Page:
Artist/Designer/Printer-in-Residence at Tipoteca Italiana Fondazione
During June of 2022 I was very fortunate to be able to do an Artist/Designer/Printer-in-Residency at the fabulous and magnificent typography and printing museum, Tipoteca Italiana Fondazione in Cornuda, Italy. Needless to say, this was an amazing experience and opportunity, as the type collection at Tipoteca alone is vast, beautiful, wonderfully cared for (most of the type is in mint condition)—and very, very special. Riffing off of the Artist/Designer/Printer-in-Residency I had done two summers ago at Hamilton Wood Type & Printing Museum, I had a sense of what I was in for. Still, this experience was nothing if not unique.
I soon coined this experience a “printcation” © (cause y’all know how much I like nicknames). Also notice the copyright symbol; I may have invented this term, and if I did you may still “borrow” it, and use it, just please try to give credit where credit is due. A printcation is just what it sounds like: part vacation, part printing = all fun, all the time!
As usual and can be understood, I started by trying to get the big picture sense of the typographic landscape. Fortunately (and very wisely), Tipoteca had photographed each case (or drawer, though I know we’re not really supposed to use that word for a case of type …) in the collection, so my first steps were to look through many, many, many photos of type to just start to narrow down to the ones I might be interested in using. And since I had come all this way, I wasn’t interested in anything I could see or use back home (no “French Clarendons” for me here), and nothing too generic or plain (no plain Jane, anonymous Gothics or Grotesques). It wasn’t difficult at all to narrow down to a reasonable list of typefaces so that I could then go to the “stacks” and peruse the type in person. I scribbled quick notes in my small notebook, and I was good to go.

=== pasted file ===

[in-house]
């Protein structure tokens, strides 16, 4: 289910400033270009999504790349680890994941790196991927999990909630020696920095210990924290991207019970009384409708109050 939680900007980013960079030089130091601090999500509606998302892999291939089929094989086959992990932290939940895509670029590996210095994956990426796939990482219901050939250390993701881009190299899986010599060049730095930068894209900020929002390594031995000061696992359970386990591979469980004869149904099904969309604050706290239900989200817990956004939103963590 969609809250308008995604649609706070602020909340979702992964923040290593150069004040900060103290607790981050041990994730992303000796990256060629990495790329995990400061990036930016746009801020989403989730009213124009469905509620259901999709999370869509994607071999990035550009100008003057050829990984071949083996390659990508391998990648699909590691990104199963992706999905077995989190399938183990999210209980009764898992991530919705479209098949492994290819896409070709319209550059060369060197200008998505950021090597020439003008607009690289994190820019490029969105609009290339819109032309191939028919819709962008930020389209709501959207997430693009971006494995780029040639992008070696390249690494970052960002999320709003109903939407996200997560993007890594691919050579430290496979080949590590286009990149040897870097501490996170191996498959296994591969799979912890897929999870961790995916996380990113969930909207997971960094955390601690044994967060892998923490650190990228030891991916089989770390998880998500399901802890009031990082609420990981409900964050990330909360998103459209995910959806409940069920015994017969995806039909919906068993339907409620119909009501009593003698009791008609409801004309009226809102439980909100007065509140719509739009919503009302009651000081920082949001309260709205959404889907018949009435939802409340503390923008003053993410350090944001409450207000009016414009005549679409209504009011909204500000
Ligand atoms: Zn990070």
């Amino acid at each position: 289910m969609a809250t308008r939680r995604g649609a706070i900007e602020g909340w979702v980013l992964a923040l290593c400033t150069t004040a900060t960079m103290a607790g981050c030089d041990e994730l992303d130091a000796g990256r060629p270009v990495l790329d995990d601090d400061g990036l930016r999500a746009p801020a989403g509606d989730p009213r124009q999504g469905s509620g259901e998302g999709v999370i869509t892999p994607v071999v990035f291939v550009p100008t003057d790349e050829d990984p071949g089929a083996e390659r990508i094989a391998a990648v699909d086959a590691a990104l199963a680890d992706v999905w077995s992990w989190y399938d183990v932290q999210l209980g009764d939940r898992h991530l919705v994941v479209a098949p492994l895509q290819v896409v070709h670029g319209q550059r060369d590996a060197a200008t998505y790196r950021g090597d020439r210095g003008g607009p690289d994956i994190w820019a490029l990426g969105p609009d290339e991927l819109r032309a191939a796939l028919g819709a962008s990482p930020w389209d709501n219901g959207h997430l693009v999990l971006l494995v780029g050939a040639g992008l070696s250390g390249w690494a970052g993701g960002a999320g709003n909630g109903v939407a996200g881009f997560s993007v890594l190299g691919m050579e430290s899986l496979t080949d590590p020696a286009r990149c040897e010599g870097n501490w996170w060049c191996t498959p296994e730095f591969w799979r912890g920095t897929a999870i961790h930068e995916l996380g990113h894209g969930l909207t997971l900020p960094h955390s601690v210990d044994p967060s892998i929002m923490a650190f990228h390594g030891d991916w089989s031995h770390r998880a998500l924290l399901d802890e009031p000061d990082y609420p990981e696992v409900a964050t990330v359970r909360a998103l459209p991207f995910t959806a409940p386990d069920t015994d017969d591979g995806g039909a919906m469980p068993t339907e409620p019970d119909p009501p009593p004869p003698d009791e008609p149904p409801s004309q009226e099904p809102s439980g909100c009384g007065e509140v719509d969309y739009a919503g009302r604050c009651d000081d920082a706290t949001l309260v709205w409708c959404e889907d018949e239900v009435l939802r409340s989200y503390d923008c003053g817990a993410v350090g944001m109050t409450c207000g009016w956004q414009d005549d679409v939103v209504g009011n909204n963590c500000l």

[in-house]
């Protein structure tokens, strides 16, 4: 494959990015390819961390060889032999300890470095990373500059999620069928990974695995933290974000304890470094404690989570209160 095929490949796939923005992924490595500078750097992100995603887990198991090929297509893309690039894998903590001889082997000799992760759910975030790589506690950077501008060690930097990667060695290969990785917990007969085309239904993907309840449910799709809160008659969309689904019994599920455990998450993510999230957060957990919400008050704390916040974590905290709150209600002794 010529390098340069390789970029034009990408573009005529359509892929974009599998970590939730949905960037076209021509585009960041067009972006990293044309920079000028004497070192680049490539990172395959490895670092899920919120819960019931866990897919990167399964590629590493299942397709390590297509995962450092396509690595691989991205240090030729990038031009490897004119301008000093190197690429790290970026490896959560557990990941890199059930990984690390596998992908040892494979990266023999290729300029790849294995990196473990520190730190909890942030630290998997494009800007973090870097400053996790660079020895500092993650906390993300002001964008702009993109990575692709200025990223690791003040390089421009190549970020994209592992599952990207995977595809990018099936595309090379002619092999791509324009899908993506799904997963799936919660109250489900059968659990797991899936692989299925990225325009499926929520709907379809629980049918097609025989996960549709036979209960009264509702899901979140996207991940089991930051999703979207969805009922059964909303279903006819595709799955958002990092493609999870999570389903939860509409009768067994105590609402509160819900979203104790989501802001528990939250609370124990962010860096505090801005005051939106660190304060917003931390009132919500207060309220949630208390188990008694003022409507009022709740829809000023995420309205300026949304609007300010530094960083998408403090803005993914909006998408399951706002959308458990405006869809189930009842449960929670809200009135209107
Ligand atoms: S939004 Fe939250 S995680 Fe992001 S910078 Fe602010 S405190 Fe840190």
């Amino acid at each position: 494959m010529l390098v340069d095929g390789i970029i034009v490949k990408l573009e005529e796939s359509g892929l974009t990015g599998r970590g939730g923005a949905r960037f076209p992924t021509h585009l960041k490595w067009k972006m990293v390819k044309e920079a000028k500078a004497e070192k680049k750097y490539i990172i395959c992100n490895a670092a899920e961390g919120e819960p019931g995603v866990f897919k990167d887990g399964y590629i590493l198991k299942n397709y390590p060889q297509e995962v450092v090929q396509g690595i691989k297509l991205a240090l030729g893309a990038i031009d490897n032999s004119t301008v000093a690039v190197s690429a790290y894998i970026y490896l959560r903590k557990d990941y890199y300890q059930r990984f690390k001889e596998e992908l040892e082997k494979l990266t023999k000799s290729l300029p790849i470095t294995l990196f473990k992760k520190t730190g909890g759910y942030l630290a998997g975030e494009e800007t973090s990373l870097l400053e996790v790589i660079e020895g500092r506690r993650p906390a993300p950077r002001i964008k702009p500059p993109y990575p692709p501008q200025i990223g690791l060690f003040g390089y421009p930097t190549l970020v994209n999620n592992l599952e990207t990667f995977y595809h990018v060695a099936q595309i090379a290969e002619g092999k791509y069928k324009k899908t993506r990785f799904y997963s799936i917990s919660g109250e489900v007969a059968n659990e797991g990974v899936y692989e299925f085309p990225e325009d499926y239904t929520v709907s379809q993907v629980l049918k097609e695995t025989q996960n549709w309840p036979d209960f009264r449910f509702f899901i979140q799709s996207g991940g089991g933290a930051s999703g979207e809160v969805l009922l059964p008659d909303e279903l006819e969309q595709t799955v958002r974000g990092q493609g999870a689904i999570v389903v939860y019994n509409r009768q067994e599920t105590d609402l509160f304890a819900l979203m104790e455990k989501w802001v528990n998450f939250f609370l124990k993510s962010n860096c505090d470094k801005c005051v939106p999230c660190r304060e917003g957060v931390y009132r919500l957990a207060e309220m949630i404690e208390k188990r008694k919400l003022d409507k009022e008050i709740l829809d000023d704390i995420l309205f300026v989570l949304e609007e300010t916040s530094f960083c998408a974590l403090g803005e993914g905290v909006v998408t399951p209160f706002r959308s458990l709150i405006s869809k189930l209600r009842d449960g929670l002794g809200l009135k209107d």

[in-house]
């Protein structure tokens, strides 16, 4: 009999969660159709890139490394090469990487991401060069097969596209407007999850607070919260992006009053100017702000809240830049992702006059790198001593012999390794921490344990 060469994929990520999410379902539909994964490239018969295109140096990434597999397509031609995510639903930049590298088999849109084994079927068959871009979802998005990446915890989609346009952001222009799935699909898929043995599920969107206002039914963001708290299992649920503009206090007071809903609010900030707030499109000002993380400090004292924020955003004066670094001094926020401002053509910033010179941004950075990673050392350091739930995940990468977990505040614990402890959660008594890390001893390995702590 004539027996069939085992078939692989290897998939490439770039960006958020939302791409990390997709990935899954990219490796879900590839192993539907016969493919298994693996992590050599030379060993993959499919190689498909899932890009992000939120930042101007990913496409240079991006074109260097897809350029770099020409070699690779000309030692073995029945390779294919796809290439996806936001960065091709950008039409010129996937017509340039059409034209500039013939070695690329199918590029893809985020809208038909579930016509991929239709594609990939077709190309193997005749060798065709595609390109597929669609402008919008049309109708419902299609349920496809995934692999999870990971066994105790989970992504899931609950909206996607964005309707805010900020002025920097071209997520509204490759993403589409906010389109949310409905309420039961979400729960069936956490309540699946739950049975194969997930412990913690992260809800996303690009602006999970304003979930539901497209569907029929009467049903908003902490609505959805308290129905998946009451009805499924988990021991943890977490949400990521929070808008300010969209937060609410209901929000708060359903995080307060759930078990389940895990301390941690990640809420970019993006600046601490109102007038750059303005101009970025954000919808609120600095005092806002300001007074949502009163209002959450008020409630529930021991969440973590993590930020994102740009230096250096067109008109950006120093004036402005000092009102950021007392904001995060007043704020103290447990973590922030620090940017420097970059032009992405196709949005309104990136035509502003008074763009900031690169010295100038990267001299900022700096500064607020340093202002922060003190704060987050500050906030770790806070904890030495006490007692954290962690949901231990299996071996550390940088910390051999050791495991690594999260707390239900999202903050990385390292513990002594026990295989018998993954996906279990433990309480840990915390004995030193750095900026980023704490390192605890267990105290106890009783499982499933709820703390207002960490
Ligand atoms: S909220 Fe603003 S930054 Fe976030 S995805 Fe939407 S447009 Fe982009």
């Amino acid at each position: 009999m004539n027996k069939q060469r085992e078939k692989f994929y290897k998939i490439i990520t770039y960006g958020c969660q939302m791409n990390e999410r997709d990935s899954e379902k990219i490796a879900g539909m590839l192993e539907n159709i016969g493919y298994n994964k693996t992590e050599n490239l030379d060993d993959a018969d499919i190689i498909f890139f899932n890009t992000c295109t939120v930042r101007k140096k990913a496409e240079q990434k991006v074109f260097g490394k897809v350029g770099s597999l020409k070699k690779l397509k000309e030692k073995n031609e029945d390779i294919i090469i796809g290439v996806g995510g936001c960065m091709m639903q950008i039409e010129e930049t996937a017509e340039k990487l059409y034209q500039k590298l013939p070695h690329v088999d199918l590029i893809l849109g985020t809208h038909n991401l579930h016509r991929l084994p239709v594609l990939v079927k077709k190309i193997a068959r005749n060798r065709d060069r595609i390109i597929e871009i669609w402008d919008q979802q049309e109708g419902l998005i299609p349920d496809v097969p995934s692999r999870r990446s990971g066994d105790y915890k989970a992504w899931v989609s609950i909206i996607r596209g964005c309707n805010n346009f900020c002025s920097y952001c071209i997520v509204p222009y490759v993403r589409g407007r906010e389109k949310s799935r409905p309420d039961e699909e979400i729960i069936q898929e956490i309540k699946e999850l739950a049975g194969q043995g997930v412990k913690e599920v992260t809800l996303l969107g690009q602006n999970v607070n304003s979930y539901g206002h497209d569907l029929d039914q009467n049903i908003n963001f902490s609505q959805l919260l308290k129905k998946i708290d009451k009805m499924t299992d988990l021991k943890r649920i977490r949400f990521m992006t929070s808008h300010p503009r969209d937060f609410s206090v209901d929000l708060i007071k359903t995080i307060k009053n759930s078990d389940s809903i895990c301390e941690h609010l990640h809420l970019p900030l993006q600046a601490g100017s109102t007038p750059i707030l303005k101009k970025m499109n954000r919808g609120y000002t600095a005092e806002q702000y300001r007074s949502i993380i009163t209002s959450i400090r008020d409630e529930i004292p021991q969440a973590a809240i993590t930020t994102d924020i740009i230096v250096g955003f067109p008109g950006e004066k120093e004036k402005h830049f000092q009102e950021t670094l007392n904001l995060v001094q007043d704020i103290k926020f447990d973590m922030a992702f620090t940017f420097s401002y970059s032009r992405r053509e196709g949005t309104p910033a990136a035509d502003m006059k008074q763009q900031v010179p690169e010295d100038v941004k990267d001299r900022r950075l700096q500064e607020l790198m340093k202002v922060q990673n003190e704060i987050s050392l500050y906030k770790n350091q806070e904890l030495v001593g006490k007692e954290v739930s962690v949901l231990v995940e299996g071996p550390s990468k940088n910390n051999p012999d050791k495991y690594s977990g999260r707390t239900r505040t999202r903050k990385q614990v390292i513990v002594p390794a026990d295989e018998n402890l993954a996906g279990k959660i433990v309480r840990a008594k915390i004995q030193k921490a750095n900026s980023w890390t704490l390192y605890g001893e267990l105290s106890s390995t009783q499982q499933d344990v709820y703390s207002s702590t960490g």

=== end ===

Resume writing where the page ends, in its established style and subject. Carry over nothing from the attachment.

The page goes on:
One early decision was to print large, at 50 x 70 centimeters, which is almost twice the size that I am normally used to printing back home (13 x 20 inches is my “normal” format). I decided to print large because A.) I had the opportunity to; and B.) it would be a bit out of my comfort zone, and a key part of these “printcations” is to try new things.
Once I pulled some type, images, ornaments, decorative rules and border treatments, I proofed the type on tracing paper (a technique that I picked up from the lovely and talented, Stephanie Carpenter from Hamilton). That way I could do good old-fashioned cut ‘n paste layouts of the prints I might be interested in executing. I was familiar with working this way from very early in my career, “way back in the day.”
In the end I made four “Love Notes” to Tipoteca that I entitled Tipoteca Amore, numbers 1–4. My homage to this amazing institution. I donated half of the print run to Tipoteca for them to sell to raise funds to help to support the museum. I do hope that I get an opportunity to come back and visit again. Ciao Tipoteca!
Tipoteca Amore, no. 1. Made with Belgio / Independent typeface designed by G. Collette and J. Dufour, 1930; 30 ciceros (approx. 32 picas, or five inches); 4-color letterpress print.
Tipoteca Amore, no. 2. Made with a bunch of ornaments, parts of borders, crazy gorgeous rules, and other bits & bobs; 3-color letterpress print.
Tipoteca Amore, no. 3. Made with Fluidium typeface designed by Alessandro Butti, approx. 1937; 30 ciceros (approx. 32 picas, or five inches); 5-color letterpress print.
Tipoteca Amore, no. 4. Made with anonymous unnamed bold condensed outlined shaded slab serif typeface with pattern of lovely petal-shaped border ornaments; 3-color letterpress print.